Heat 2 tablespoons olive oil in a medium saute pan, add garlic, and stir for about 30 seconds. Add peeled fava beans and saute them over medium-high heat, stirring almost constantly, for 3 to 4 minutes, or until they color lightly. Add 1 tablespoon lemon juice, sprinkle beans with a big pinch of sea salt, give them one more stir, and remove them from heat. Set them aside as you prepare rice.
Heat remaining 3 tablespoons olive oil in a large saute pan and stir shallots in it over medium heat, with a dash of salt, until they are soft, 6 or 7 minutes. Bring vegetable broth to a simmer, cover it, and keep it hot on lowest flame. Be sure that your vegetable broth is not too strong or salty.
Add rice to the shallots and stir over medium heat for 2 to 3 minutes. Add wine and stir as it evaporates. Add 1 cup of hot vegetable broth, lower heat to a simmer, and stir as broth is absorbed into rice. Continue adding broth, about a cup at a time, stirring almost constantly. As each cup of broth is nearly absorbed, add next cup and stir again, and so on until rice is tender but firm and a creamy sauce has formed around it, 20 to 25 minutes.
Stir in remaining 2 tablespoons lemon juice and lemon zest, as well as ⅔ of the sauteed fava beans, reserving rest for a garnish. Stir in Parmigiano, and then, just before serving, add a final, generous ladleful of broth. Immediately spoon risotto into shallow bowls and scatter a few reserved fava beans on top of each serving. Pass olive oil carafe and additional grated Parmigiano-Reggiano at the table.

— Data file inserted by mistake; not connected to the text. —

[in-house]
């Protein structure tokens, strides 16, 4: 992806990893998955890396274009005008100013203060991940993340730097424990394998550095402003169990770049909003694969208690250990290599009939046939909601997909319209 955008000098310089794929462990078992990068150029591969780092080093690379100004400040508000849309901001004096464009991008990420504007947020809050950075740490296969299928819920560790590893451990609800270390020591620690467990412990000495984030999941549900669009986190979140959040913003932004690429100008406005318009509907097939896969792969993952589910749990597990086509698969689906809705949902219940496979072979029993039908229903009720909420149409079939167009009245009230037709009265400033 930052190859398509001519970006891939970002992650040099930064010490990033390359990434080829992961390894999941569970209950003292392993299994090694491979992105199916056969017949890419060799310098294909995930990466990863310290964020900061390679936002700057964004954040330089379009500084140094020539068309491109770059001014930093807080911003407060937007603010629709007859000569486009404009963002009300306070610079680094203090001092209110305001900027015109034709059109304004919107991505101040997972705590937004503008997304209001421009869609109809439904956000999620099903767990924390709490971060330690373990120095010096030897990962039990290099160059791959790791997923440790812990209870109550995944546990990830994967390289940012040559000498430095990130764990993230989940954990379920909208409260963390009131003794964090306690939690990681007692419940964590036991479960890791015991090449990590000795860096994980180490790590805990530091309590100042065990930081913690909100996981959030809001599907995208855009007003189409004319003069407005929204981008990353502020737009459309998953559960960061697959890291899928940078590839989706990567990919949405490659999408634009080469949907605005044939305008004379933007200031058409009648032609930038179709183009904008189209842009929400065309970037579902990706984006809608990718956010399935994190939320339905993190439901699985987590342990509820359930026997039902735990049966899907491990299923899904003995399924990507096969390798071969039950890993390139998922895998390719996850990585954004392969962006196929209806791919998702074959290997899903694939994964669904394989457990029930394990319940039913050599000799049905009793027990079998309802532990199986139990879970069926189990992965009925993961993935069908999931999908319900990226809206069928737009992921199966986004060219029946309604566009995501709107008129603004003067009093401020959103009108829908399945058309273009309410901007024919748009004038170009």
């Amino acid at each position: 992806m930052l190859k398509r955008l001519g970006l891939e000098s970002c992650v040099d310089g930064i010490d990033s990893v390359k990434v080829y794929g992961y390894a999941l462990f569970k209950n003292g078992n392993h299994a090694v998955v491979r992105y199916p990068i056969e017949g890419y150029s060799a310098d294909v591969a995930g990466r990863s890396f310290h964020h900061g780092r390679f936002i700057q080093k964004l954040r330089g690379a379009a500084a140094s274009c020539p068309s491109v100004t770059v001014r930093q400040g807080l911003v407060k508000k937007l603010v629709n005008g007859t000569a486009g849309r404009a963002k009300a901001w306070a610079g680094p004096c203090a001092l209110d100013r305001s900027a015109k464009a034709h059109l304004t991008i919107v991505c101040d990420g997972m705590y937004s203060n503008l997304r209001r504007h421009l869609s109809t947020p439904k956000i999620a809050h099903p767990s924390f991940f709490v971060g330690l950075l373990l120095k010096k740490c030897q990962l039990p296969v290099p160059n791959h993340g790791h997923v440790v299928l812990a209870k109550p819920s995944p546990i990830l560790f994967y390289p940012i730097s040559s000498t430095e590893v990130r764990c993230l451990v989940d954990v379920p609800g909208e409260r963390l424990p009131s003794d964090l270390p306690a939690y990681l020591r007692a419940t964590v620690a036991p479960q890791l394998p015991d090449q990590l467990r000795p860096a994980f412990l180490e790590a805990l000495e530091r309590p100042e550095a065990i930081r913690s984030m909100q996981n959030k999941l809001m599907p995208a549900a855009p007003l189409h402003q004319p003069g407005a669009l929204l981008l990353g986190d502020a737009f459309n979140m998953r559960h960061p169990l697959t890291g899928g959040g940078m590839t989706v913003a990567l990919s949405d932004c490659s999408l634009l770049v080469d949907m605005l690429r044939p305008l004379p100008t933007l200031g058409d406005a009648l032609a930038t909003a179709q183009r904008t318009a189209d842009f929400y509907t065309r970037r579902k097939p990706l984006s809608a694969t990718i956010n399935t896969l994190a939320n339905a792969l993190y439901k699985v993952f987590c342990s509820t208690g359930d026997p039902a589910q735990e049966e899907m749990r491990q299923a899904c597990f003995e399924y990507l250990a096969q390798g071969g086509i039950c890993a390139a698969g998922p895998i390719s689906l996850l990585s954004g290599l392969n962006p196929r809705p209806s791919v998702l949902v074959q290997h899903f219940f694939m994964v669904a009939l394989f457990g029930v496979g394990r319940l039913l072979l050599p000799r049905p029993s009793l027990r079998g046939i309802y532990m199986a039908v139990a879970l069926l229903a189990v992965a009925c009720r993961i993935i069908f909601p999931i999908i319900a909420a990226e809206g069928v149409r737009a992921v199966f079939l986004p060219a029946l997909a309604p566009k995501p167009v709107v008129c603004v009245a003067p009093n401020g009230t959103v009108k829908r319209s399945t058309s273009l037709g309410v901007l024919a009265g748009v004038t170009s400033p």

A Seafood Variation: Lemon risotto can be made with shrimp instead of fava beans, or along with them. Peel and devein about 1 pound of fresh shrimp, wash them and have them ready as you begin to cook risotto. When rice has been cooking about 15 minutes, saute shrimp for a moment in some olive oil with a bit of garlic and a splash of white wine. Stir shrimp into risotto, or into part of it, just before serving. Or add a few sauteed shrimp on top of individual servings. The large Prawns Sauteed with Garlic, which are left unpeeled, also make a good pairing.
About Those Fava Beans: The well-protected fava beans must first be taken out of their large pods; then the beans need to be peeled, one by one. It’s a bit of work, but not so much that it should stop you. I timed myself the last time I peeled a pound of shelled favas (about 3 cups beans in their jackets): 20 minutes. Not a tragedy. So bring a pot of water to a boil and drop in the shelled favas. When the water simmers again, give them 2 to 3 minutes, depending on their size. Drain them, rinse briefly with cool water, and then slip off their skins while they are still warm. You’ll have a generous 2 cups when the beans are peeled.